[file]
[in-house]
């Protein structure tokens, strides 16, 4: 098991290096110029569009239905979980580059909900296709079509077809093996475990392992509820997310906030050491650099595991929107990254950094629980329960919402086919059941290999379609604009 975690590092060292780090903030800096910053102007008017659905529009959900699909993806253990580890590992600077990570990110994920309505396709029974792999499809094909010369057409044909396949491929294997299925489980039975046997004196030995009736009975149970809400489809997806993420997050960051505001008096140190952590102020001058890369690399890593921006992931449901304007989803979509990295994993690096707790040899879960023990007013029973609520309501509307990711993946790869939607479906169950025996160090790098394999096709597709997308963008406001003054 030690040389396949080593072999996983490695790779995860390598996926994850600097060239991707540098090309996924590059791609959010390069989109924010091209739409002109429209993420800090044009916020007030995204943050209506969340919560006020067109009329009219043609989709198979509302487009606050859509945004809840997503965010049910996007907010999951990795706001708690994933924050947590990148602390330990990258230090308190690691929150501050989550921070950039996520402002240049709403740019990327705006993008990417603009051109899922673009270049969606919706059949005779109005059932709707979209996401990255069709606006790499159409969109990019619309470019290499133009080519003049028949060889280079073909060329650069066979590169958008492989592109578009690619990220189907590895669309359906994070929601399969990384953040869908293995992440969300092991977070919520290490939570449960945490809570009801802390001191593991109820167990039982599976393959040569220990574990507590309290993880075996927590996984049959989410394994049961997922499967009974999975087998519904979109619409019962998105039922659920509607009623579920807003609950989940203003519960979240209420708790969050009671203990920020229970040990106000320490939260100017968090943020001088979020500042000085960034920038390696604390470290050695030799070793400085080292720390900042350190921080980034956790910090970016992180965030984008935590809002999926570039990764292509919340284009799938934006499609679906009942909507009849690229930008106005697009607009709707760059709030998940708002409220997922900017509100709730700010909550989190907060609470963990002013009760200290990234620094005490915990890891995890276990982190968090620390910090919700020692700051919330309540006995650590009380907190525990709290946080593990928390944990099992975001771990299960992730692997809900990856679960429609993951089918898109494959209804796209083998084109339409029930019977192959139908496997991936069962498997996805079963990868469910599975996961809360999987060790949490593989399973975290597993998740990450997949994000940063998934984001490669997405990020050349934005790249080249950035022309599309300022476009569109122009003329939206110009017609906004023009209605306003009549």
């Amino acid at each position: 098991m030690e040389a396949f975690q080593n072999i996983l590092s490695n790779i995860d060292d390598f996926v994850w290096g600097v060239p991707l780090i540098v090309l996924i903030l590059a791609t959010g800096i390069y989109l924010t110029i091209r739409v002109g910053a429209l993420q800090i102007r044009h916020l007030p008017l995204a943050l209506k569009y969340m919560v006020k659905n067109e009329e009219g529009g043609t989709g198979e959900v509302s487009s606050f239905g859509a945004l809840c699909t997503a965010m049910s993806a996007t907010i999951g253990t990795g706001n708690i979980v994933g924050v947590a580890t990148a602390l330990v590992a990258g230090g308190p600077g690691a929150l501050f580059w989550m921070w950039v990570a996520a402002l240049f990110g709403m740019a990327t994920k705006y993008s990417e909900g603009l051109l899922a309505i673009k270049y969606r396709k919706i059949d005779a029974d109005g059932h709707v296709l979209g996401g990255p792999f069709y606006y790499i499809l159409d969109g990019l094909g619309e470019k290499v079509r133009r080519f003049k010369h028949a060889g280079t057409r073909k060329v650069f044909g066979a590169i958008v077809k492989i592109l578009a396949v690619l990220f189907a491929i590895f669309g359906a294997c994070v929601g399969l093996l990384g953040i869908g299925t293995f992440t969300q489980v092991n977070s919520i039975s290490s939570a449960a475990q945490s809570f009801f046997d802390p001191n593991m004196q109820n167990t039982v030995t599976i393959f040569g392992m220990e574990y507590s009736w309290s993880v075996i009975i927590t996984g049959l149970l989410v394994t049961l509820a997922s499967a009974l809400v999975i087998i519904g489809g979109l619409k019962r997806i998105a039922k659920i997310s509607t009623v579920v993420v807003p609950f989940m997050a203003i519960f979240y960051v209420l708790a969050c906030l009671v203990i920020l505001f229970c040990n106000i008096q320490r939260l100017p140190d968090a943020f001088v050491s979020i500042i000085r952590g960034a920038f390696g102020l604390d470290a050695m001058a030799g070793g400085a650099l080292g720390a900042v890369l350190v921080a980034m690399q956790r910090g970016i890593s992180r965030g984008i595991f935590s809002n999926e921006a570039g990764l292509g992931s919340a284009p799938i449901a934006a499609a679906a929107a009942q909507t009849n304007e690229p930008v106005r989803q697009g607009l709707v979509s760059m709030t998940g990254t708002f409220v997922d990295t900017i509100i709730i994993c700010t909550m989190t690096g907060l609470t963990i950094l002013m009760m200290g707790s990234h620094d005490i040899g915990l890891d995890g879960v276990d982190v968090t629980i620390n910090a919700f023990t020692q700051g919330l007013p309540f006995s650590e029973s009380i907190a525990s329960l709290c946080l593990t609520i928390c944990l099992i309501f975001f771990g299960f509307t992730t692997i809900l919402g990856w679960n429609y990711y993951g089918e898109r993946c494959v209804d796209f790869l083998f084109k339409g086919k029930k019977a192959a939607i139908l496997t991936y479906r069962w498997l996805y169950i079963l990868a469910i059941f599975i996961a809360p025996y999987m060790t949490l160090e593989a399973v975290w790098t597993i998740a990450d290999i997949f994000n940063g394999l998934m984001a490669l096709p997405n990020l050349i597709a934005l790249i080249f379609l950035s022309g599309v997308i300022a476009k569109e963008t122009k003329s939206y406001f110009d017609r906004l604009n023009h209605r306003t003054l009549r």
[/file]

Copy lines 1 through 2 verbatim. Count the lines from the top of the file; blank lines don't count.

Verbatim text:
[in-house]
């Protein structure tokens, strides 16, 4: 098991290096110029569009239905979980580059909900296709079509077809093996475990392992509820997310906030050491650099595991929107990254950094629980329960919402086919059941290999379609604009 975690590092060292780090903030800096910053102007008017659905529009959900699909993806253990580890590992600077990570990110994920309505396709029974792999499809094909010369057409044909396949491929294997299925489980039975046997004196030995009736009975149970809400489809997806993420997050960051505001008096140190952590102020001058890369690399890593921006992931449901304007989803979509990295994993690096707790040899879960023990007013029973609520309501509307990711993946790869939607479906169950025996160090790098394999096709597709997308963008406001003054 030690040389396949080593072999996983490695790779995860390598996926994850600097060239991707540098090309996924590059791609959010390069989109924010091209739409002109429209993420800090044009916020007030995204943050209506969340919560006020067109009329009219043609989709198979509302487009606050859509945004809840997503965010049910996007907010999951990795706001708690994933924050947590990148602390330990990258230090308190690691929150501050989550921070950039996520402002240049709403740019990327705006993008990417603009051109899922673009270049969606919706059949005779109005059932709707979209996401990255069709606006790499159409969109990019619309470019290499133009080519003049028949060889280079073909060329650069066979590169958008492989592109578009690619990220189907590895669309359906994070929601399969990384953040869908293995992440969300092991977070919520290490939570449960945490809570009801802390001191593991109820167990039982599976393959040569220990574990507590309290993880075996927590996984049959989410394994049961997922499967009974999975087998519904979109619409019962998105039922659920509607009623579920807003609950989940203003519960979240209420708790969050009671203990920020229970040990106000320490939260100017968090943020001088979020500042000085960034920038390696604390470290050695030799070793400085080292720390900042350190921080980034956790910090970016992180965030984008935590809002999926570039990764292509919340284009799938934006499609679906009942909507009849690229930008106005697009607009709707760059709030998940708002409220997922900017509100709730700010909550989190907060609470963990002013009760200290990234620094005490915990890891995890276990982190968090620390910090919700020692700051919330309540006995650590009380907190525990709290946080593990928390944990099992975001771990299960992730692997809900990856679960429609993951089918898109494959209804796209083998084109339409029930019977192959139908496997991936069962498997996805079963990868469910599975996961809360999987060790949490593989399973975290597993998740990450997949994000940063998934984001490669997405990020050349934005790249080249950035022309599309300022476009569109122009003329939206110009017609906004023009209605306003009549």